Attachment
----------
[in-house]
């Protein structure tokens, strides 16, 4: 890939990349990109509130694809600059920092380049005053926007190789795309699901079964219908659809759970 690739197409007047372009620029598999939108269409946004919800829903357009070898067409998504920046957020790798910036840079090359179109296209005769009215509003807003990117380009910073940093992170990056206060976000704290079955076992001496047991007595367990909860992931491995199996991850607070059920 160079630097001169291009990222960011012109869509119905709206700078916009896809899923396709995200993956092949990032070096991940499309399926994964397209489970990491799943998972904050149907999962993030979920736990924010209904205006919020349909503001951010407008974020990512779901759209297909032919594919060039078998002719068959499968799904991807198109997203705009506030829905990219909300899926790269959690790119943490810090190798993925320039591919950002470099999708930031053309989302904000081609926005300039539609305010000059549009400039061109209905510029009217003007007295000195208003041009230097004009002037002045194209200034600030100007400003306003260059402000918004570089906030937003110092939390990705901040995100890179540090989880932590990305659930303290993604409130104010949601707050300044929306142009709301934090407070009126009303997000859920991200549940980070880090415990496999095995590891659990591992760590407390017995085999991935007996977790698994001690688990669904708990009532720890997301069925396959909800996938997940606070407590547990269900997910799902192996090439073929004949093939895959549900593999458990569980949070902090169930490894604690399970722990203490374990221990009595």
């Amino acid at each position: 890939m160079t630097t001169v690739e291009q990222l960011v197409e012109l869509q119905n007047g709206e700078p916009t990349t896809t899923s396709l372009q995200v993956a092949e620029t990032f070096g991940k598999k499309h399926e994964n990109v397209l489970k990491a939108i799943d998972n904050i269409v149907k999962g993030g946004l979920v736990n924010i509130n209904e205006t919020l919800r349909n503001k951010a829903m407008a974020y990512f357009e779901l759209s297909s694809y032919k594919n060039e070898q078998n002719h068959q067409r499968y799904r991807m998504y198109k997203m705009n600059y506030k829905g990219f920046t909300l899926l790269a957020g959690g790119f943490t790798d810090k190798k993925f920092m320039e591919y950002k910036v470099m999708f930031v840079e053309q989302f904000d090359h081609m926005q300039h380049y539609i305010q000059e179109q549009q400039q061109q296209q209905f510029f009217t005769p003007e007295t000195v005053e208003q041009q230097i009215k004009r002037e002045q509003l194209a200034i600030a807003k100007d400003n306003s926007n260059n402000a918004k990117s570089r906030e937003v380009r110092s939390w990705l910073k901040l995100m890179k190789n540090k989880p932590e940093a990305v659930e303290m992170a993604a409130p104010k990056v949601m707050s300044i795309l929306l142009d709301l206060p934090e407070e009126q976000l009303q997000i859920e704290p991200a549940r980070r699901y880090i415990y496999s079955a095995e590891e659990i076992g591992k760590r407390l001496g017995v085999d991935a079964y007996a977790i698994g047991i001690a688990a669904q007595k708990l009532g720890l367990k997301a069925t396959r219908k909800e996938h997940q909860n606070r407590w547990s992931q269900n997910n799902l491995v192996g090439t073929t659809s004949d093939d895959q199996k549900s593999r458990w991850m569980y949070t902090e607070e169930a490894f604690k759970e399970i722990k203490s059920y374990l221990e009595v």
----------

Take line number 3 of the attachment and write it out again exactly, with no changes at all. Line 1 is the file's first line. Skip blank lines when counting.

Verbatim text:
């Amino acid at each position: 890939m160079t630097t001169v690739e291009q990222l960011v197409e012109l869509q119905n007047g709206e700078p916009t990349t896809t899923s396709l372009q995200v993956a092949e620029t990032f070096g991940k598999k499309h399926e994964n990109v397209l489970k990491a939108i799943d998972n904050i269409v149907k999962g993030g946004l979920v736990n924010i509130n209904e205006t919020l919800r349909n503001k951010a829903m407008a974020y990512f357009e779901l759209s297909s694809y032919k594919n060039e070898q078998n002719h068959q067409r499968y799904r991807m998504y198109k997203m705009n600059y506030k829905g990219f920046t909300l899926l790269a957020g959690g790119f943490t790798d810090k190798k993925f920092m320039e591919y950002k910036v470099m999708f930031v840079e053309q989302f904000d090359h081609m926005q300039h380049y539609i305010q000059e179109q549009q400039q061109q296209q209905f510029f009217t005769p003007e007295t000195v005053e208003q041009q230097i009215k004009r002037e002045q509003l194209a200034i600030a807003k100007d400003n306003s926007n260059n402000a918004k990117s570089r906030e937003v380009r110092s939390w990705l910073k901040l995100m890179k190789n540090k989880p932590e940093a990305v659930e303290m992170a993604a409130p104010k990056v949601m707050s300044i795309l929306l142009d709301l206060p934090e407070e009126q976000l009303q997000i859920e704290p991200a549940r980070r699901y880090i415990y496999s079955a095995e590891e659990i076992g591992k760590r407390l001496g017995v085999d991935a079964y007996a977790i698994g047991i001690a688990a669904q007595k708990l009532g720890l367990k997301a069925t396959r219908k909800e996938h997940q909860n606070r407590w547990s992931q269900n997910n799902l491995v192996g090439t073929t659809s004949d093939d895959q199996k549900s593999r458990w991850m569980y949070t902090e607070e169930a490894f604690k759970e399970i722990k203490s059920y374990l221990e009595v």